CISC 1600 -
Introduction to Multimedia Computing
Meyer - Spring 2012
Announcements & Calendar
COURSE INFORMATIONCourse Abbreviation: CISC 1600
Credits: 3.0 (3 hours)
Schedule: S 10:00-01:00PM
Room: 5301 N
Lab: 5301 N
Semester: Spring 2012
INSTRUCTOR INFORMATIONInstructor: Matthew Meyer
Office: 534 NE
Web Page: http://www.sci.brooklyn.cuny.edu/~meyer
COURSE DESCRIPTIONThis course will commence with a broad introduction to topics in Multi-Media Computing (MMC), including: web design, web programming, graphics, animation, data visualization, simulations and game design. Discussions will be introductory and will cover a broad range of subjects, such as: multimedia hardware and software, human interface design and input using multi-media devices; graphical and other forms of output to multi-media devices; agent-based programming for simulations; and uses of multi-media in industry. Emphasis is on the design and creation of a range of artifacts, including: web pages, with HTML and cascading style sheets; interactive, graphical web-based programs; and simple computer games and narratives. The format consists of alternative lecture/laboratory class sessions, with STRONG emphasis on hands-on learning.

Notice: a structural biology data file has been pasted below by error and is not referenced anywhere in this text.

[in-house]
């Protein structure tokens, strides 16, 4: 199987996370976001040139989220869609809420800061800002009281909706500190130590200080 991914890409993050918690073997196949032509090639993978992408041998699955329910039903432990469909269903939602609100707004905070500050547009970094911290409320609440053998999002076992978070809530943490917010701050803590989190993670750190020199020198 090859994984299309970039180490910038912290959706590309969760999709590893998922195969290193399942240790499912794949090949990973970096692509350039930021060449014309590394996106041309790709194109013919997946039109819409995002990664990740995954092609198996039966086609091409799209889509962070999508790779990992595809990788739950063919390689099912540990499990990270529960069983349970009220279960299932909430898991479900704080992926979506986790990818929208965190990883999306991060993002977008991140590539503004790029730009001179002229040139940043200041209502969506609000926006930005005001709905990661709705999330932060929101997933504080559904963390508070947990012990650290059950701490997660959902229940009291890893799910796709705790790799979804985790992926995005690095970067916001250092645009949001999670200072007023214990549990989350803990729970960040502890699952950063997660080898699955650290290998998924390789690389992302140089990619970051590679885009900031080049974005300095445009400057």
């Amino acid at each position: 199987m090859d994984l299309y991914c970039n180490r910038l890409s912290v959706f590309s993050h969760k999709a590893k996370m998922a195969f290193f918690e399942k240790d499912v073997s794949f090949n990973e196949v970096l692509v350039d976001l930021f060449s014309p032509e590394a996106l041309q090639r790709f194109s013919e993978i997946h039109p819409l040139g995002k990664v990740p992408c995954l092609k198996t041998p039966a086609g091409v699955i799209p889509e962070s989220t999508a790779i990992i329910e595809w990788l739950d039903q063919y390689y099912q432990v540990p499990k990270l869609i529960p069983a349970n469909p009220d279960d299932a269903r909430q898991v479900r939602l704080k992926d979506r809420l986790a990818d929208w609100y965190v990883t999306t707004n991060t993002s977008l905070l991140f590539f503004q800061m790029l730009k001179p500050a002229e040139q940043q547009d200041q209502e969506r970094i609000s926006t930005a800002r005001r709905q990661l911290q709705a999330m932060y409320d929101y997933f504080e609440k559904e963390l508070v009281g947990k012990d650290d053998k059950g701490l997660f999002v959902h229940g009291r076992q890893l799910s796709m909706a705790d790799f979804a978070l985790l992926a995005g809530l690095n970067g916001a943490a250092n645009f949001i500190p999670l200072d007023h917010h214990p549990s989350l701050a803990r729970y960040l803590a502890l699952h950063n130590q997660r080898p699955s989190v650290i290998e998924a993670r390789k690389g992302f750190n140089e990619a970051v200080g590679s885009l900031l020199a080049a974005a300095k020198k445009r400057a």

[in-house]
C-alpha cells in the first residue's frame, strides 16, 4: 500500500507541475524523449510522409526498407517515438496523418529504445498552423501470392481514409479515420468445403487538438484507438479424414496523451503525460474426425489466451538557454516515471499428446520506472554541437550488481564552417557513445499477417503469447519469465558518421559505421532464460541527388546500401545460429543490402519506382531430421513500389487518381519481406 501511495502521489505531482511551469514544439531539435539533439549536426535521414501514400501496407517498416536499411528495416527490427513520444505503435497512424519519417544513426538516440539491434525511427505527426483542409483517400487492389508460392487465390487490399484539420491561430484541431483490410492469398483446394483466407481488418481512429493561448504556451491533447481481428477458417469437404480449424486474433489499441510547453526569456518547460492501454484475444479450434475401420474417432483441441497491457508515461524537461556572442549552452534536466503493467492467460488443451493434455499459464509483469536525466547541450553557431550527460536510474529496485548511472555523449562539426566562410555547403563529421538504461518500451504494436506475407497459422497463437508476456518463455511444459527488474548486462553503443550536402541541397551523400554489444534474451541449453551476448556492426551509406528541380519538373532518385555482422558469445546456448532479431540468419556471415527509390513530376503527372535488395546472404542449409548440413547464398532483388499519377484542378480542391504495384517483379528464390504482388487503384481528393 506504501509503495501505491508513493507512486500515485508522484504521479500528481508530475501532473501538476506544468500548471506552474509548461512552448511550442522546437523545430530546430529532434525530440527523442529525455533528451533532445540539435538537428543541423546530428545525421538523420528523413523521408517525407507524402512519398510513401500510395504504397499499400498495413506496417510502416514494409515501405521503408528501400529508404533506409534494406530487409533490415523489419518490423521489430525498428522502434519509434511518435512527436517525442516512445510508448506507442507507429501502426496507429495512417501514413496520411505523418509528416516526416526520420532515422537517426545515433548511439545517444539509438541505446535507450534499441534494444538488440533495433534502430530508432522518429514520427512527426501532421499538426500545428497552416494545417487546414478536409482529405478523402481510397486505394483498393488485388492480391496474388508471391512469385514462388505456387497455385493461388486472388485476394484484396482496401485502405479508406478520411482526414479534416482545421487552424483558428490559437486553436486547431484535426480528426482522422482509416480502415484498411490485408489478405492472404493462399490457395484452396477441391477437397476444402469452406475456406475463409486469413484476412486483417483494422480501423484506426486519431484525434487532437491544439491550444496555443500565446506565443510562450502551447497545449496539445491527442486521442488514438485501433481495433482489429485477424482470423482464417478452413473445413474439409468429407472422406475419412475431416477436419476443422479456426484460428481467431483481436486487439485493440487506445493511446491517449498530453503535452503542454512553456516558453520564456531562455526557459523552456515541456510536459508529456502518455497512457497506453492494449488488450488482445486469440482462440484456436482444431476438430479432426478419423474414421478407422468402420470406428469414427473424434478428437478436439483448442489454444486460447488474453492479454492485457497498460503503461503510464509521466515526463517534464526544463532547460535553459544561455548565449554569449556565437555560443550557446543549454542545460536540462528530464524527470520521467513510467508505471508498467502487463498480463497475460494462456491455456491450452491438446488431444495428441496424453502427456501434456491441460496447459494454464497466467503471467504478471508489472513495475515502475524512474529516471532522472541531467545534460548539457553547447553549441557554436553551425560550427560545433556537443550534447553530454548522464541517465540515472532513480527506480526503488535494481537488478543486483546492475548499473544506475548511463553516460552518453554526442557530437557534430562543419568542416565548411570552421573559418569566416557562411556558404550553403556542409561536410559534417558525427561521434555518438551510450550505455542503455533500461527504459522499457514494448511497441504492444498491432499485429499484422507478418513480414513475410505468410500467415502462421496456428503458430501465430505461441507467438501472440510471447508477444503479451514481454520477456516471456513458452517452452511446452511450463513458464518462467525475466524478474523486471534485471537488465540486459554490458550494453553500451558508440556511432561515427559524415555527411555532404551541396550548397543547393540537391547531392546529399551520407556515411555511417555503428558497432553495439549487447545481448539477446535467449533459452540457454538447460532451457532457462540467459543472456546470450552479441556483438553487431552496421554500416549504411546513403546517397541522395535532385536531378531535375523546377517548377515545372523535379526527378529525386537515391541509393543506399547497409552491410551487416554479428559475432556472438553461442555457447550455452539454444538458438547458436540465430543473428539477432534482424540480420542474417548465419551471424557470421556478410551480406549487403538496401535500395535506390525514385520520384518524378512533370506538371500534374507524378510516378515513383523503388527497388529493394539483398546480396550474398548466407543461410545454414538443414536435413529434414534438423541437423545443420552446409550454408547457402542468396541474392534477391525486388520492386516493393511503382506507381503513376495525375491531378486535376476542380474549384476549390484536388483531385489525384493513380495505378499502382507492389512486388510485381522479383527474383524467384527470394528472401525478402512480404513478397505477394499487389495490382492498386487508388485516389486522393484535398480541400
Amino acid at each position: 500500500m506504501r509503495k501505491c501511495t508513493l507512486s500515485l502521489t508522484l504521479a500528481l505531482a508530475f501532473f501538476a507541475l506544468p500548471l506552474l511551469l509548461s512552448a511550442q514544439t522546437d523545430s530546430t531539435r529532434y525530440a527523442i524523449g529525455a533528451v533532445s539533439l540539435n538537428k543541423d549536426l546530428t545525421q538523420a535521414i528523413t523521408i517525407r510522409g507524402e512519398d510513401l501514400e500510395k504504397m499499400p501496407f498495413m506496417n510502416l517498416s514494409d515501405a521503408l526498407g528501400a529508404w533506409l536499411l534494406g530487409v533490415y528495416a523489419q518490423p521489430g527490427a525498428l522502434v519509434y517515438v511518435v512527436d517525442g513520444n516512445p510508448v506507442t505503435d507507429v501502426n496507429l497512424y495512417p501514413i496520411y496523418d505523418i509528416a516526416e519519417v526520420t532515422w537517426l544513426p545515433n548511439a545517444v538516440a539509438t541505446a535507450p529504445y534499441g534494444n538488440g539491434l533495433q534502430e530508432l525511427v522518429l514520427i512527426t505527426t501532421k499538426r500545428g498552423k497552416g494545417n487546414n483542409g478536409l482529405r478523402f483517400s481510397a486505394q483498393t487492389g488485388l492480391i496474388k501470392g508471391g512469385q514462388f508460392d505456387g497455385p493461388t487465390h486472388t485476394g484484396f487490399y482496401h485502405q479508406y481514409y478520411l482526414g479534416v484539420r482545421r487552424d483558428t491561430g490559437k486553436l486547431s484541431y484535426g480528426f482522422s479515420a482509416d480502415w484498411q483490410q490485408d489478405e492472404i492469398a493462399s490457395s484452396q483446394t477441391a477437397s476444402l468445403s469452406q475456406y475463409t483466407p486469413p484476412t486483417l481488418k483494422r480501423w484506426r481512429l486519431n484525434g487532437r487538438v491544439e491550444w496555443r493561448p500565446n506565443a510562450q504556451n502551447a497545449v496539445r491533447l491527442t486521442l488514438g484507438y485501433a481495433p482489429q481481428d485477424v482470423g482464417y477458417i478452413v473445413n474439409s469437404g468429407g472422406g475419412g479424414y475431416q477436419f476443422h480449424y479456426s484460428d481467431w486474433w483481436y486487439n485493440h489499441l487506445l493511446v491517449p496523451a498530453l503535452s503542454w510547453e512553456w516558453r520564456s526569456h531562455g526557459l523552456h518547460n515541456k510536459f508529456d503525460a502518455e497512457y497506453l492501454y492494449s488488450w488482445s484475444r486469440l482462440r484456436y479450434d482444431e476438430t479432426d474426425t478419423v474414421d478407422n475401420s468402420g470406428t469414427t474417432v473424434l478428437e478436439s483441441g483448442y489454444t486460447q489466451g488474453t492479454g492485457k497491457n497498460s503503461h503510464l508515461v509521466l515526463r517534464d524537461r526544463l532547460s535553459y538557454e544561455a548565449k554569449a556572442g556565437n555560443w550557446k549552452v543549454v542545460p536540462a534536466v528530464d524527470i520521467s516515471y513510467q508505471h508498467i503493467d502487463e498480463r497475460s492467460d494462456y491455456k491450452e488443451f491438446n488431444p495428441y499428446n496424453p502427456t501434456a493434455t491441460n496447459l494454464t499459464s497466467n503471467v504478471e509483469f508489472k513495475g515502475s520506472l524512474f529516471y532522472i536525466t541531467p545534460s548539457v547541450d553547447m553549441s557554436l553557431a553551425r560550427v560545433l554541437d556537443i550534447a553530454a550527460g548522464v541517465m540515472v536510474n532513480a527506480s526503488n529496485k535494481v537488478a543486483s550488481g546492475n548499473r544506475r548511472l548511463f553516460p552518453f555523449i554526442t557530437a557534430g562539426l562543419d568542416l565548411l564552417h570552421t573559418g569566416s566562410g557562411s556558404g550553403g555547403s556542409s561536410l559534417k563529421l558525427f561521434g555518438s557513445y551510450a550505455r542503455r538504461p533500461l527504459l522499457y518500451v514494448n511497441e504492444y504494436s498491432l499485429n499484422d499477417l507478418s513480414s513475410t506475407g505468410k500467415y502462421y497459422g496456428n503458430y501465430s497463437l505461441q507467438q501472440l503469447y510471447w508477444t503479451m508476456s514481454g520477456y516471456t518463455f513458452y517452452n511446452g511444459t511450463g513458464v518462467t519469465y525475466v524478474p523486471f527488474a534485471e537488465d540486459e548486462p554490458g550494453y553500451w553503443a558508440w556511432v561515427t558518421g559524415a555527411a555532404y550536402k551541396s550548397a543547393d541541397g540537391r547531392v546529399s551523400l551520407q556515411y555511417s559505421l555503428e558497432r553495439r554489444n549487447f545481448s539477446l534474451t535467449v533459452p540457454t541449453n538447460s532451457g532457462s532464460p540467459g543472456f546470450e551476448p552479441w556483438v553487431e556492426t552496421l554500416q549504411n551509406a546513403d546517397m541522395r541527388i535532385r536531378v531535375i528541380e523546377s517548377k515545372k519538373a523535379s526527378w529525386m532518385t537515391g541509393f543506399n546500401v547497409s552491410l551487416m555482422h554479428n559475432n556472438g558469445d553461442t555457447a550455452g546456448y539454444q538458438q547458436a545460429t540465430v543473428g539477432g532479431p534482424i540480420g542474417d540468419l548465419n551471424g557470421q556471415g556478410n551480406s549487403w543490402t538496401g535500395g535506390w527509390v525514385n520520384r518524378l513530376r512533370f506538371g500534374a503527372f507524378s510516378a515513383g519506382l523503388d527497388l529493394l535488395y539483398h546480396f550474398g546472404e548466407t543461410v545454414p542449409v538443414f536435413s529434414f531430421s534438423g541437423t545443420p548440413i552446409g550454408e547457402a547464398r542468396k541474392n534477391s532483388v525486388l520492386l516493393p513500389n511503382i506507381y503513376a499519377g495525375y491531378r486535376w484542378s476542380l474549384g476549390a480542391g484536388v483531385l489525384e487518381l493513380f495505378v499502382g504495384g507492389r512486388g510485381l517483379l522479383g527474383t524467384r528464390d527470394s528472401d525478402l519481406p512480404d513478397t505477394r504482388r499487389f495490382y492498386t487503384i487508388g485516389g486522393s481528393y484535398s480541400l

1. Introduction to web programming and web design.
[ Princples of Web Design; XTHML; Cascading Style Sheets (CSS) ]
2. Interactive web programming and graphic applications.
3. Agent-based programming, simulations and visualizations.
[ NetLogo; Many Eyes ]
4. Game Programming and Visual Narratives.
[ Scratch; FLash CS4; Mobile Device Programming ]
Note to advanced students:
Students who already have knowledge of some of the topic areas and technologies that will be covered in CIS 3.5, will be offered advanced projects and modified attendance requirements if (and only IF) they can demonstrate that they are already familiar with the introductory level material within a topic area.
REQUIRED TEXTBOOK(S)There is no set textbook for this class. Online resources will be provided for all topics.
TECHNOLOGY REQUIREMENTSA USB FLASH drive is REQUIRED.
Students may use their own computers at home or use the college computers (Library, Computer Café, Web Building). When specialized software is required, it will be either provided in the lab, or be freely available online.